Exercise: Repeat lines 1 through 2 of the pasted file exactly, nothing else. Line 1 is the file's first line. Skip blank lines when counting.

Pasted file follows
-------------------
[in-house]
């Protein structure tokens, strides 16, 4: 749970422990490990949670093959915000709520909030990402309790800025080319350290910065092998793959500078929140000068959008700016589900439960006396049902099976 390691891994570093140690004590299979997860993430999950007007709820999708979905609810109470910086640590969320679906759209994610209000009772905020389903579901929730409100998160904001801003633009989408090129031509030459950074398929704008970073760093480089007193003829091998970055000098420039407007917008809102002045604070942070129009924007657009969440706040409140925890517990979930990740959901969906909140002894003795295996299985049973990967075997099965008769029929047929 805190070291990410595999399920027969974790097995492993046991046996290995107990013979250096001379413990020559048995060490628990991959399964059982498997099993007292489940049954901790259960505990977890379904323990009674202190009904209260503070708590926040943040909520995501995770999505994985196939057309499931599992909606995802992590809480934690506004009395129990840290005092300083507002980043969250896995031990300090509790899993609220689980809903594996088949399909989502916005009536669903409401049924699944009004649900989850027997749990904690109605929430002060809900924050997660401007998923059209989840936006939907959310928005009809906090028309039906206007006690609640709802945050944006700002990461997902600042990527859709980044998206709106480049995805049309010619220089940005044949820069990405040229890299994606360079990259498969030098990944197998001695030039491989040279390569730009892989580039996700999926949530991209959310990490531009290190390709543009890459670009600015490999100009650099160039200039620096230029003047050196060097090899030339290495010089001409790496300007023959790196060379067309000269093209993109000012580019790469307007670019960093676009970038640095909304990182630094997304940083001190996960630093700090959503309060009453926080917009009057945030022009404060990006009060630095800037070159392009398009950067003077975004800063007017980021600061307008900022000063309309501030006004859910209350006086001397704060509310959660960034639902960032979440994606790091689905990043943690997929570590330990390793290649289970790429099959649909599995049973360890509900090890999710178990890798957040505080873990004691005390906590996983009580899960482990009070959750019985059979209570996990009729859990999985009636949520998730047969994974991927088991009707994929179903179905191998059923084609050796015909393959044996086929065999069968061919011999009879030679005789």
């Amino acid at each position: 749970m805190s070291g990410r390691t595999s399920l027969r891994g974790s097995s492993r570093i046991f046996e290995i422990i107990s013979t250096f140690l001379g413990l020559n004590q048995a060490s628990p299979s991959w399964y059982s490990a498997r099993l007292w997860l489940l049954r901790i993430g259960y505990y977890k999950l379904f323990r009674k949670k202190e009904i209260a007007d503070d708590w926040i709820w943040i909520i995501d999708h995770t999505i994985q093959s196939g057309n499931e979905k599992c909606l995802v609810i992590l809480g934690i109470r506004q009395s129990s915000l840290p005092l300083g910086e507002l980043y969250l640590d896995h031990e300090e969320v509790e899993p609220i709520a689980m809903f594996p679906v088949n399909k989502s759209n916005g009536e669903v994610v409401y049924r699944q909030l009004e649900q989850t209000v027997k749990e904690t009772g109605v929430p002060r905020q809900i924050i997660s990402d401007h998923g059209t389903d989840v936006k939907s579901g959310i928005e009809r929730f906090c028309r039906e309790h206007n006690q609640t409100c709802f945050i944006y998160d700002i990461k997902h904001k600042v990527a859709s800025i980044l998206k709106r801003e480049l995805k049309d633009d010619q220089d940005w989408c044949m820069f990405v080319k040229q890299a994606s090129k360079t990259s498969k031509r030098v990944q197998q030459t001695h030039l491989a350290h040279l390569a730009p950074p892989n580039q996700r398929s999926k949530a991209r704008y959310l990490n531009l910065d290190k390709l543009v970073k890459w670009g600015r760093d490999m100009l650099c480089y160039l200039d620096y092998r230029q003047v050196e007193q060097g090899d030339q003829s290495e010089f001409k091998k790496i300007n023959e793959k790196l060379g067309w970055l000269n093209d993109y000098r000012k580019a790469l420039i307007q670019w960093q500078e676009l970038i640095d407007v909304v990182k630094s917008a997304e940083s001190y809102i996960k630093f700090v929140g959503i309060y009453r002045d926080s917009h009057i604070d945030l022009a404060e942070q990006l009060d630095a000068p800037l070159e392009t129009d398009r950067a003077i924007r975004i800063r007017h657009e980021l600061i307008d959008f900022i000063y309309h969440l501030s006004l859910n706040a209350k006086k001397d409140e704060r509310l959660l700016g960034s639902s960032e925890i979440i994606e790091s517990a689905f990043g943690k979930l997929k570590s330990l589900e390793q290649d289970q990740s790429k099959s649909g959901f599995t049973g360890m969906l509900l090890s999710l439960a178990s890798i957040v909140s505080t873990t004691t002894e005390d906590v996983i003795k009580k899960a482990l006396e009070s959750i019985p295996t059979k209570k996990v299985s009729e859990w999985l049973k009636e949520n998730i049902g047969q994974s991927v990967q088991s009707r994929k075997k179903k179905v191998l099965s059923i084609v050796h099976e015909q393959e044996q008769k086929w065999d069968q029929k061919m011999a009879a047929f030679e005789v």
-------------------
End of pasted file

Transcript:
[in-house]
């Protein structure tokens, strides 16, 4: 749970422990490990949670093959915000709520909030990402309790800025080319350290910065092998793959500078929140000068959008700016589900439960006396049902099976 390691891994570093140690004590299979997860993430999950007007709820999708979905609810109470910086640590969320679906759209994610209000009772905020389903579901929730409100998160904001801003633009989408090129031509030459950074398929704008970073760093480089007193003829091998970055000098420039407007917008809102002045604070942070129009924007657009969440706040409140925890517990979930990740959901969906909140002894003795295996299985049973990967075997099965008769029929047929 805190070291990410595999399920027969974790097995492993046991046996290995107990013979250096001379413990020559048995060490628990991959399964059982498997099993007292489940049954901790259960505990977890379904323990009674202190009904209260503070708590926040943040909520995501995770999505994985196939057309499931599992909606995802992590809480934690506004009395129990840290005092300083507002980043969250896995031990300090509790899993609220689980809903594996088949399909989502916005009536669903409401049924699944009004649900989850027997749990904690109605929430002060809900924050997660401007998923059209989840936006939907959310928005009809906090028309039906206007006690609640709802945050944006700002990461997902600042990527859709980044998206709106480049995805049309010619220089940005044949820069990405040229890299994606360079990259498969030098990944197998001695030039491989040279390569730009892989580039996700999926949530991209959310990490531009290190390709543009890459670009600015490999100009650099160039200039620096230029003047050196060097090899030339290495010089001409790496300007023959790196060379067309000269093209993109000012580019790469307007670019960093676009970038640095909304990182630094997304940083001190996960630093700090959503309060009453926080917009009057945030022009404060990006009060630095800037070159392009398009950067003077975004800063007017980021600061307008900022000063309309501030006004859910209350006086001397704060509310959660960034639902960032979440994606790091689905990043943690997929570590330990390793290649289970790429099959649909599995049973360890509900090890999710178990890798957040505080873990004691005390906590996983009580899960482990009070959750019985059979209570996990009729859990999985009636949520998730047969994974991927088991009707994929179903179905191998059923084609050796015909393959044996086929065999069968061919011999009879030679005789």